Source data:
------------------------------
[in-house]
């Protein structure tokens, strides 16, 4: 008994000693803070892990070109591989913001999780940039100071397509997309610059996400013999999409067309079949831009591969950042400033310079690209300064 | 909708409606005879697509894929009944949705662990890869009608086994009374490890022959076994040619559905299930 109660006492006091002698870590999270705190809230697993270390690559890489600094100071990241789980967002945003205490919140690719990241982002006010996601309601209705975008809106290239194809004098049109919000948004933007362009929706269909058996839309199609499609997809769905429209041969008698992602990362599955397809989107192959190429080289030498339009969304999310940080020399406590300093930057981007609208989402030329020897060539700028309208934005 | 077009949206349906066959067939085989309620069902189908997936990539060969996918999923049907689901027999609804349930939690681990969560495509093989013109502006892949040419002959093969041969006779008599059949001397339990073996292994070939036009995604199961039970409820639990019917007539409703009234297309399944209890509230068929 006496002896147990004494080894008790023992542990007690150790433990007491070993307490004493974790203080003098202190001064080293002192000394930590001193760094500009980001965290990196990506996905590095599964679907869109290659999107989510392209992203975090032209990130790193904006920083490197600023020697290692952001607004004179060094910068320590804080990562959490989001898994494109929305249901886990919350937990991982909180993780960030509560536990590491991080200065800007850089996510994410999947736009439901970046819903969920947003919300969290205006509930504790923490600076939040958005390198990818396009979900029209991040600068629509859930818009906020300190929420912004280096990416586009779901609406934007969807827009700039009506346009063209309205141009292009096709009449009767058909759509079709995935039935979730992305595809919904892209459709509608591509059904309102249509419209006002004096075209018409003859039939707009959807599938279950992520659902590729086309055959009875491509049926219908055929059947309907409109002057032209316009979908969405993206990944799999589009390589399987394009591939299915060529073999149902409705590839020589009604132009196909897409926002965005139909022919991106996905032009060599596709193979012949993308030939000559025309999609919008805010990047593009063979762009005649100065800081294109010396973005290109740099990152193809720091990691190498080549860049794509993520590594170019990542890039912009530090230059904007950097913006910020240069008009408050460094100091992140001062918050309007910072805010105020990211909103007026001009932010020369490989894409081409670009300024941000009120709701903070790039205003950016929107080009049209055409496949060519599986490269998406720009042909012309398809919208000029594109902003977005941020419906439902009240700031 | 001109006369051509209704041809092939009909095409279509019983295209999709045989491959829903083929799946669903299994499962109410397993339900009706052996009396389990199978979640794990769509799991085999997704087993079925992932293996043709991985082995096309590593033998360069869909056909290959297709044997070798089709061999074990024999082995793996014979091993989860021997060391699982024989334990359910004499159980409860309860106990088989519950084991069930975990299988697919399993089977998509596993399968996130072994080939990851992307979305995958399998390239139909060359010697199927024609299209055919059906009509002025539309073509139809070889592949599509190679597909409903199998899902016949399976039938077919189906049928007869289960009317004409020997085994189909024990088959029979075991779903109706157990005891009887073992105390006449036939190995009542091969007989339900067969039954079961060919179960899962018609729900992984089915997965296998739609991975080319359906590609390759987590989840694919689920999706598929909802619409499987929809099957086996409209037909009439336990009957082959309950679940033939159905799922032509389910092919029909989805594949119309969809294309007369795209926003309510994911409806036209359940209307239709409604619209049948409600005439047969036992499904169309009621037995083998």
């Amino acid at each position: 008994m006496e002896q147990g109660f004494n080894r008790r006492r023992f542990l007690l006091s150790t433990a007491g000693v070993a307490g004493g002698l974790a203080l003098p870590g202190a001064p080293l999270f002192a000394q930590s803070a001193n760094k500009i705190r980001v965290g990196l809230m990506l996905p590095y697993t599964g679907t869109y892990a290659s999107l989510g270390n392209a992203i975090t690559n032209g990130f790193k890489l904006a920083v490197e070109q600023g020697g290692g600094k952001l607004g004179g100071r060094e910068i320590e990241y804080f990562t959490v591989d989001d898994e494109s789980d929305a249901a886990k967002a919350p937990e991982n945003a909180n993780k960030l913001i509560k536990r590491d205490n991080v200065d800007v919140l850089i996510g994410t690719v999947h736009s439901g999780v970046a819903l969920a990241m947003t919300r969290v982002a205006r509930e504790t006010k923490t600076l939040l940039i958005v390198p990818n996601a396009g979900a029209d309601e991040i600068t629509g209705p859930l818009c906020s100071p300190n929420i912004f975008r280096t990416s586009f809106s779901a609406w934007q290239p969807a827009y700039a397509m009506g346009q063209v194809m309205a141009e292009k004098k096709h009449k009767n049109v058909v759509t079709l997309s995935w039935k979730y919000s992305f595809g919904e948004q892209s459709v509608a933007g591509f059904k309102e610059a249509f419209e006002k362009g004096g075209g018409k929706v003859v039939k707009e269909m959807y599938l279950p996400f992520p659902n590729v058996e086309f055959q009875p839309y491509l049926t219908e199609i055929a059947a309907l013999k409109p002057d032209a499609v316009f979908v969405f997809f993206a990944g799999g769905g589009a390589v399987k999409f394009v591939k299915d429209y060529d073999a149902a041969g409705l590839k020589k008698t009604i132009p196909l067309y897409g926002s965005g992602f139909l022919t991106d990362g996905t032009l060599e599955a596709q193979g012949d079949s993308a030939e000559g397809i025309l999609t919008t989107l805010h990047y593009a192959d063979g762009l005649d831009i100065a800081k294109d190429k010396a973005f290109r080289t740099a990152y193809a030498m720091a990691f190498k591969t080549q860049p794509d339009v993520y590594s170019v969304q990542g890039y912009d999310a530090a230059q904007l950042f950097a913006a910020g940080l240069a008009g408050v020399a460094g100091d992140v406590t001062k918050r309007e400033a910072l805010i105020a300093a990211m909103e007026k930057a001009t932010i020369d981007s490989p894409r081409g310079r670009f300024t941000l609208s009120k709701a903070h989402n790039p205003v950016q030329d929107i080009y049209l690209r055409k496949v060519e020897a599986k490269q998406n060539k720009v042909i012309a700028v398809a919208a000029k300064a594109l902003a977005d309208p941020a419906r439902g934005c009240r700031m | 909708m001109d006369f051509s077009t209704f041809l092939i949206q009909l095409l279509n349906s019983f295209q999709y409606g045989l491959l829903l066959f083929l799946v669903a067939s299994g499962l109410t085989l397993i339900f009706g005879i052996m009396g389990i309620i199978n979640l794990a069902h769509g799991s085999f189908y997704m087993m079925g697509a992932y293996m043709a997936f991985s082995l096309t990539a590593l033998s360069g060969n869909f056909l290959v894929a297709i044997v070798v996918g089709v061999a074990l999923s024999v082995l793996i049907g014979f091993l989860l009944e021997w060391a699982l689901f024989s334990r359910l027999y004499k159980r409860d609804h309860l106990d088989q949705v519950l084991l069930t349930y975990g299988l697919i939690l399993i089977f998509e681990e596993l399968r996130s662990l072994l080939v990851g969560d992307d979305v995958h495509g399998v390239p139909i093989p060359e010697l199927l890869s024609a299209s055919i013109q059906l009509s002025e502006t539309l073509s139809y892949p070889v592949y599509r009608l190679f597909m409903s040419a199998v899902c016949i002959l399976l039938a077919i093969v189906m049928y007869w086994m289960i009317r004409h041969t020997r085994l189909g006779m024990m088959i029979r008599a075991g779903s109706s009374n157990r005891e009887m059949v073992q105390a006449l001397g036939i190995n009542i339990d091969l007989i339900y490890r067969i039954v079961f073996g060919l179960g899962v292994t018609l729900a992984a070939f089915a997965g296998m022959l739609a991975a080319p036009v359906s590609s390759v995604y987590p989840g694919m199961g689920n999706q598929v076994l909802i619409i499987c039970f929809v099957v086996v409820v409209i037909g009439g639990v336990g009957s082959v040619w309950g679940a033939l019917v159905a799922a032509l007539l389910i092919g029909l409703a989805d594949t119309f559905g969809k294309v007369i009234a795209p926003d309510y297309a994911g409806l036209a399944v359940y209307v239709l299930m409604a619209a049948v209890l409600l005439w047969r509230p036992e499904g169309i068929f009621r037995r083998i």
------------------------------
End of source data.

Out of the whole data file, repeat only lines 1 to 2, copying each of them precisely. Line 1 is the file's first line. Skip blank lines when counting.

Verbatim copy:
[in-house]
């Protein structure tokens, strides 16, 4: 008994000693803070892990070109591989913001999780940039100071397509997309610059996400013999999409067309079949831009591969950042400033310079690209300064 | 909708409606005879697509894929009944949705662990890869009608086994009374490890022959076994040619559905299930 109660006492006091002698870590999270705190809230697993270390690559890489600094100071990241789980967002945003205490919140690719990241982002006010996601309601209705975008809106290239194809004098049109919000948004933007362009929706269909058996839309199609499609997809769905429209041969008698992602990362599955397809989107192959190429080289030498339009969304999310940080020399406590300093930057981007609208989402030329020897060539700028309208934005 | 077009949206349906066959067939085989309620069902189908997936990539060969996918999923049907689901027999609804349930939690681990969560495509093989013109502006892949040419002959093969041969006779008599059949001397339990073996292994070939036009995604199961039970409820639990019917007539409703009234297309399944209890509230068929 006496002896147990004494080894008790023992542990007690150790433990007491070993307490004493974790203080003098202190001064080293002192000394930590001193760094500009980001965290990196990506996905590095599964679907869109290659999107989510392209992203975090032209990130790193904006920083490197600023020697290692952001607004004179060094910068320590804080990562959490989001898994494109929305249901886990919350937990991982909180993780960030509560536990590491991080200065800007850089996510994410999947736009439901970046819903969920947003919300969290205006509930504790923490600076939040958005390198990818396009979900029209991040600068629509859930818009906020300190929420912004280096990416586009779901609406934007969807827009700039009506346009063209309205141009292009096709009449009767058909759509079709995935039935979730992305595809919904892209459709509608591509059904309102249509419209006002004096075209018409003859039939707009959807599938279950992520659902590729086309055959009875491509049926219908055929059947309907409109002057032209316009979908969405993206990944799999589009390589399987394009591939299915060529073999149902409705590839020589009604132009196909897409926002965005139909022919991106996905032009060599596709193979012949993308030939000559025309999609919008805010990047593009063979762009005649100065800081294109010396973005290109740099990152193809720091990691190498080549860049794509993520590594170019990542890039912009530090230059904007950097913006910020240069008009408050460094100091992140001062918050309007910072805010105020990211909103007026001009932010020369490989894409081409670009300024941000009120709701903070790039205003950016929107080009049209055409496949060519599986490269998406720009042909012309398809919208000029594109902003977005941020419906439902009240700031 | 001109006369051509209704041809092939009909095409279509019983295209999709045989491959829903083929799946669903299994499962109410397993339900009706052996009396389990199978979640794990769509799991085999997704087993079925992932293996043709991985082995096309590593033998360069869909056909290959297709044997070798089709061999074990024999082995793996014979091993989860021997060391699982024989334990359910004499159980409860309860106990088989519950084991069930975990299988697919399993089977998509596993399968996130072994080939990851992307979305995958399998390239139909060359010697199927024609299209055919059906009509002025539309073509139809070889592949599509190679597909409903199998899902016949399976039938077919189906049928007869289960009317004409020997085994189909024990088959029979075991779903109706157990005891009887073992105390006449036939190995009542091969007989339900067969039954079961060919179960899962018609729900992984089915997965296998739609991975080319359906590609390759987590989840694919689920999706598929909802619409499987929809099957086996409209037909009439336990009957082959309950679940033939159905799922032509389910092919029909989805594949119309969809294309007369795209926003309510994911409806036209359940209307239709409604619209049948409600005439047969036992499904169309009621037995083998």